Food-wise we had quite slim pickings: the breakfast was a piece of white bread with butter and some powder for hot chocolate. For lunch we luckily had some pizza leftovers to finish, as for some reason we weren’t given anything from the hospital and we couldn’t go out to the cafeteria to buy stuff since Lily wasn’t allowed to leave the ward.

In the afternoon we received some great news: since Lily was doing so well, we could leave the hospital for 24 hours and go stay with my friend Meri that night. Yessss! I was so happy to get out for a bit. Meri picked us up around 7 p.m. and took us to her place that wasn’t far from the hospital. Lily was excited to play with her two kids and I enjoyed eating a proper meal for a change.

Being out of the hospital meant that Lily could take her cannula out and she was switched over to oral antibiotics. She hated the taste of the powder, so getting her to take the meds three times a day for the next week proved to be a real struggle. But somehow I made it work – it was a pretty small challenge after everything we had already been through.

A cute little certificate. She did it!

You can read Part 4 here to learn more about Lily’s recovery and the costs of this whole ordeal.

A story of a peanut-eating toddler and four hospitals on five Caribbean islands. Part 2.

This is part 2 of the Peanut Saga – the story of what happened when our 1.5-year-old toddler inhaled a peanut into her airways in the Caribbean. Out of all the stressful times we had during this ordeal, this day described below was probably the worst to deal with mentally. You can read Part 1 here that explains what happened before this anxiety-filled day that even included an emergency helicopter ride to another island.

December 12, 2019

After a week spent in Anguilla (where Lily’s peanut inhalation actually happened) and St. Barthelemy, we were back home in Guadeloupe again, after flying in the night before from St. Martin. On our first full day back we managed to get a last-minute appointment for Lily at our regular medical clinic for around 11.30 a.m.

The doctor we saw there was a new one for us. At first he wasn’t phased about Lily’s strange breathing: He told us that as the girl was already on antibiotics and steroids due to the pneumonia, we could just wait it out until the end of the course to see if she would heal well. I mentioned my worries that maybe the was still a piece of a peanut stuck in her lungs, causing the infection – the doctor said that even if there was, it would just “decompose and disappear” on its own. FYI: No. That’s not how things work in the lungs… There is no stomach acid there that would break food down.

After listening to the toddler’s breathing for a while longer, the doctor changed his mind: He said the breathing did sound a bit unusual, so it would be best to check it out. He told us to go to the ER of the pediatrics ward at the local hospital CHU, i.e. Centre Hospital Universitaire Pointe-a-Pitre.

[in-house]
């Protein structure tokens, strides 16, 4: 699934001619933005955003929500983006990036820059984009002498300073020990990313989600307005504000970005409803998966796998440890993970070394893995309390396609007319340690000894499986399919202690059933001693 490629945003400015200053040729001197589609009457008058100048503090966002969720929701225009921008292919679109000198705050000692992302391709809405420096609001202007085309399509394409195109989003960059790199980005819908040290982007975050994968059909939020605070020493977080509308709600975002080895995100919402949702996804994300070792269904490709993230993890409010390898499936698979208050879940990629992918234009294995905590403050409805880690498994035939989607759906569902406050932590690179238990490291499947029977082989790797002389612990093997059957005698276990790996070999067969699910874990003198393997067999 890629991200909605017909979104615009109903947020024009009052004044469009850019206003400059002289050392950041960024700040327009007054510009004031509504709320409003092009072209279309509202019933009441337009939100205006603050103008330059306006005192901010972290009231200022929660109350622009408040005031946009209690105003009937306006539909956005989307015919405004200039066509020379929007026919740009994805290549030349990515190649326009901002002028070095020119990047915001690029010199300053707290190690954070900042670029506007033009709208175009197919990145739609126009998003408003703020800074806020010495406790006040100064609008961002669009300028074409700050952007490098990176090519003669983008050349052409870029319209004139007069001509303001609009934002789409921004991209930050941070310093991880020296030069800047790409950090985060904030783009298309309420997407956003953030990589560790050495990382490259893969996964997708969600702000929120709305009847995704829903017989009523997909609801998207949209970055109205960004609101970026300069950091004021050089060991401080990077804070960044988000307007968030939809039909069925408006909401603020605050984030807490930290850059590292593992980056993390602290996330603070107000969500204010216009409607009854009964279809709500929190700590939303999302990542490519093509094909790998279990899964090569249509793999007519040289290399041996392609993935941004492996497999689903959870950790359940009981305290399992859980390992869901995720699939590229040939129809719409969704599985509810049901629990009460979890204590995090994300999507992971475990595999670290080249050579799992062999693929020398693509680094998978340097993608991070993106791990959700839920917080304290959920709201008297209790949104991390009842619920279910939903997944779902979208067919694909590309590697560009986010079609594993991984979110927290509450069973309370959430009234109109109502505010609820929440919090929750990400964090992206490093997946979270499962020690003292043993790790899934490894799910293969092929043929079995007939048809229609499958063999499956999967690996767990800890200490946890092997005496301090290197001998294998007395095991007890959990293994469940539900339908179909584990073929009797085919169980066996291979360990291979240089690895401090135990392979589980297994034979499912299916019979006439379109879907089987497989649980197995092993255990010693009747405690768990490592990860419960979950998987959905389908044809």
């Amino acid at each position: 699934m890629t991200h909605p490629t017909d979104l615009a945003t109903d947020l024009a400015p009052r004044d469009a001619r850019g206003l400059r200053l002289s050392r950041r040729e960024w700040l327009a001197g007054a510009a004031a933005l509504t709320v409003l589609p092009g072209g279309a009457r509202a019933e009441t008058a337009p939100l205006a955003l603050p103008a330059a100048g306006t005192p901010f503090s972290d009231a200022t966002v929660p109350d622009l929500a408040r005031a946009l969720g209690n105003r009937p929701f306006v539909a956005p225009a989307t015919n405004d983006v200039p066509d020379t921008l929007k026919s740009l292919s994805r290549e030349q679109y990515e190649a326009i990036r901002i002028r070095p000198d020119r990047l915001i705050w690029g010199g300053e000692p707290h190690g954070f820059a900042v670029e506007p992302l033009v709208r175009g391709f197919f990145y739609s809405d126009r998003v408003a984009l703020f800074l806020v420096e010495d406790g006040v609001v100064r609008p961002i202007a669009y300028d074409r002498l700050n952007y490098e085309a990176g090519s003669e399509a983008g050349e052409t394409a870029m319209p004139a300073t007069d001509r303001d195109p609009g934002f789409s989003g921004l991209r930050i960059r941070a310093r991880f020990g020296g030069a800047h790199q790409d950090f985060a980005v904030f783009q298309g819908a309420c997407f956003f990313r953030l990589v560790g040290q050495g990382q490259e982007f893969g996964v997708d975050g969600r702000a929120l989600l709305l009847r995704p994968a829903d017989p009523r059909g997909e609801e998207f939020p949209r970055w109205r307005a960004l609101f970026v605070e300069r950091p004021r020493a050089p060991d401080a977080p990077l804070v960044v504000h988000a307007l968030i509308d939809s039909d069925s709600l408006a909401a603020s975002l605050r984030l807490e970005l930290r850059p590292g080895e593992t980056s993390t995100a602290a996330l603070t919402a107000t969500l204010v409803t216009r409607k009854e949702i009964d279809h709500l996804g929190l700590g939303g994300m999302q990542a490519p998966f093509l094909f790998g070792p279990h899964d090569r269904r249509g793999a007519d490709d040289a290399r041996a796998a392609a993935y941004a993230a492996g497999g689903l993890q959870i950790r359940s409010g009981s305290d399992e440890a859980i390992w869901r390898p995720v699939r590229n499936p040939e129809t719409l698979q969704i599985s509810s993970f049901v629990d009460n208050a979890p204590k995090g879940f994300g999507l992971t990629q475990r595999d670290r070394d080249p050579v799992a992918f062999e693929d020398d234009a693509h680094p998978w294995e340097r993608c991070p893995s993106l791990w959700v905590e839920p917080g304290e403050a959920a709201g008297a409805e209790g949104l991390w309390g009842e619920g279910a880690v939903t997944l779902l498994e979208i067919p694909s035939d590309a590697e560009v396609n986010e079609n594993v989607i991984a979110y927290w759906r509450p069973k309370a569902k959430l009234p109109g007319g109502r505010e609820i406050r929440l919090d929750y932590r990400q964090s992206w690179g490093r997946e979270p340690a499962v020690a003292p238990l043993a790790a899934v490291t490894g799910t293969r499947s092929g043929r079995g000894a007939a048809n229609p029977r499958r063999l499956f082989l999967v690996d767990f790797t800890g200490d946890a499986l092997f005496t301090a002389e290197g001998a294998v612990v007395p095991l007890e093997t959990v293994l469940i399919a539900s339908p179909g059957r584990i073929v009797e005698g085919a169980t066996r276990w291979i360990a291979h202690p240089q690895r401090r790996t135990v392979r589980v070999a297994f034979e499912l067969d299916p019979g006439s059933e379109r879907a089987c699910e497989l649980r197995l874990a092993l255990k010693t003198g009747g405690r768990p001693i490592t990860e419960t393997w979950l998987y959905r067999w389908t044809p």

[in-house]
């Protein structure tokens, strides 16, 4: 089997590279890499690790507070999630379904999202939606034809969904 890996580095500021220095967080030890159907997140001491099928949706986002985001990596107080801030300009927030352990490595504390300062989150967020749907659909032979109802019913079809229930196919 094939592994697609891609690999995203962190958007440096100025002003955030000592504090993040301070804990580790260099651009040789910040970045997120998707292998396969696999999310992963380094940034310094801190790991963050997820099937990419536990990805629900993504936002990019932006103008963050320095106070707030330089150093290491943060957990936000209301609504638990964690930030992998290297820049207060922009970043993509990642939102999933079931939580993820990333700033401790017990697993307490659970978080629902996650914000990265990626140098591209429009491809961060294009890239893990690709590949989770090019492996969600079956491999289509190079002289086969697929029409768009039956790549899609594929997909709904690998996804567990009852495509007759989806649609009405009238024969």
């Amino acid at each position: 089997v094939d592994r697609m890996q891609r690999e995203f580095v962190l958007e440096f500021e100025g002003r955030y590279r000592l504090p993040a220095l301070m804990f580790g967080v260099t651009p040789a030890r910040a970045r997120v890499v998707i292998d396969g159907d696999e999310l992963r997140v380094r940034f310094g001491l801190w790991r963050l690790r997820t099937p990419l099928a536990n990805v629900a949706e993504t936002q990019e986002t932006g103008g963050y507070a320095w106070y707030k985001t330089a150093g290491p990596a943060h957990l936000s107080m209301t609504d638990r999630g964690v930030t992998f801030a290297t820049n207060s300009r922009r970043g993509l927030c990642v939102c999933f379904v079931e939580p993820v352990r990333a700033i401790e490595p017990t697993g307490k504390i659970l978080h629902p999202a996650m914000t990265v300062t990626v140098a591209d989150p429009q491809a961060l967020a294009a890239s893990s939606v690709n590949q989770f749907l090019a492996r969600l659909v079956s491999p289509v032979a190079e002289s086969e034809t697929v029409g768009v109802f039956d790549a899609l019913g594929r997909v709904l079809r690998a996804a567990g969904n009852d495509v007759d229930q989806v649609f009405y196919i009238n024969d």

Knowing that CHU visits tend to take hours, I passed by the McDonald’s drive-thru lane before driving to the hospital. J-F went to work to wrap stuff up, and said he would meet us at CHU in an hour or two.

On the way to the hospital Lily was still a happy camper.

So Lily and I arrived at the hospital and registered with the secretary, explaining the situation. We then sat in the waiting room surrounded by other kids and their parents, eating our lunch. Around 1 p.m. a staff member noticed that we were eating fries and told me not to feed Lily anything – they wanted to keep her stomach empty for any tests they might run. Breastfeeding was also not allowed, which was a major bummer since that always comforted her in times of stress.

Around 2 p.m. we got invited into a preliminary interview. The nurse then asked us to move into the waiting room inside the ward. From there we eventually got moved into our own room that had one hospital bed and a few chairs. At this point Lily started crying and getting cranky, as it was nap time. Some nurses came to tell me they actually wanted her to fall asleep so they could run a CT scan on her throat and lungs easier.

But Lily was too anxious to sleep under the bright lights of the hospital. I walked with my screaming toddler back and forth to the general waiting room every five minutes to check if J-F had arrived as I had no phone service. I was getting pretty frustrated that it was him taking so long. The other people in the waiting room also got very tired of me yelling out, “J-F, are you there??” They always responded, “No!” But after a while a nurse came to hook Lily up to an IV drip with a cannula through the back of her hand and then put some wires on her big toe, so we could no longer move away from the bed at all.